Featured Research

from universities, journals, and other organizations

US students need new way of learning science

Date:
April 5, 2012
Source:
Michigan State University
Summary:
American students need a dramatically new approach to improve how they learn science, says a noted group of scientists and educators.

American students need a dramatically new approach to improve how they learn science, says a noted group of scientists and educators led by Michigan State University professor William Schmidt.

After six years of work, the group has proposed a solution. The 8+1 Science concept calls for a radical overhaul in K-12 schools that moves away from memorizing scientific facts and focuses on helping students understand eight fundamental science concepts. The "plus one" is the importance of inquiry, the practice of asking why things happen around us -- and a fundamental part of science.

"Now is the time to rethink how we teach science," said Schmidt, University Distinguished Professor of statistics and education. "What we are proposing through 8+1 Science is a new way of thinking about and teaching science, not a new set of science standards. It supports basic concepts included in most sets of state standards currently in use and complements standards-based education reform efforts."

The group of scientists has met with Schmidt in an effort to rethink how science should be taught since 2006, when it was originally part of the PROM/SE research project (Promoting Rigorous Outcomes in Mathematics and Science Education) funded by the National Science Foundation.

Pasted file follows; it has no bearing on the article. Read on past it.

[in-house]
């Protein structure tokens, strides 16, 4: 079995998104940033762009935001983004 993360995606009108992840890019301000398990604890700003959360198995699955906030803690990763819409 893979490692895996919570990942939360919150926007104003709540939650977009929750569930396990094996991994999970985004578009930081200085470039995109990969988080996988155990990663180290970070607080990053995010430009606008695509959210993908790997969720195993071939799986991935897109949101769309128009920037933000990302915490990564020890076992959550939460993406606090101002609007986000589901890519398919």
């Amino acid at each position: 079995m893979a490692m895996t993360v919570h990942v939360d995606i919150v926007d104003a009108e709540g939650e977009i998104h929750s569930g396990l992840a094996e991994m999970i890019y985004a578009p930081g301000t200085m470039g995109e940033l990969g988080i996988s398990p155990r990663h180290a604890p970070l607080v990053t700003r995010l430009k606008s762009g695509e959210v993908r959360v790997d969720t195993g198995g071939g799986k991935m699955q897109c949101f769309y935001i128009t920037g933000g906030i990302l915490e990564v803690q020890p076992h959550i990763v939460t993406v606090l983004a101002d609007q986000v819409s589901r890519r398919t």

The 8+1 concepts were derived from two basic questions: What are things made of and how do systems interact and change? The eight concepts are: atoms, cells, radiation, systems change, forces, energy, conservation of mass and energy, and variation.

Traditionally, science in the United States has been taught in isolated disciplines such as chemistry, biology and physics without clear connections being made between the subjects. The 8+1 effort encourages K-12 teachers to use the eight science concepts to build understanding within and between their courses as students advance through the grades.

"The natural world seems to operate through these laws and concepts, but when it comes to schooling we don't teach children these laws and then show how these apply in different situations," Schmidt said.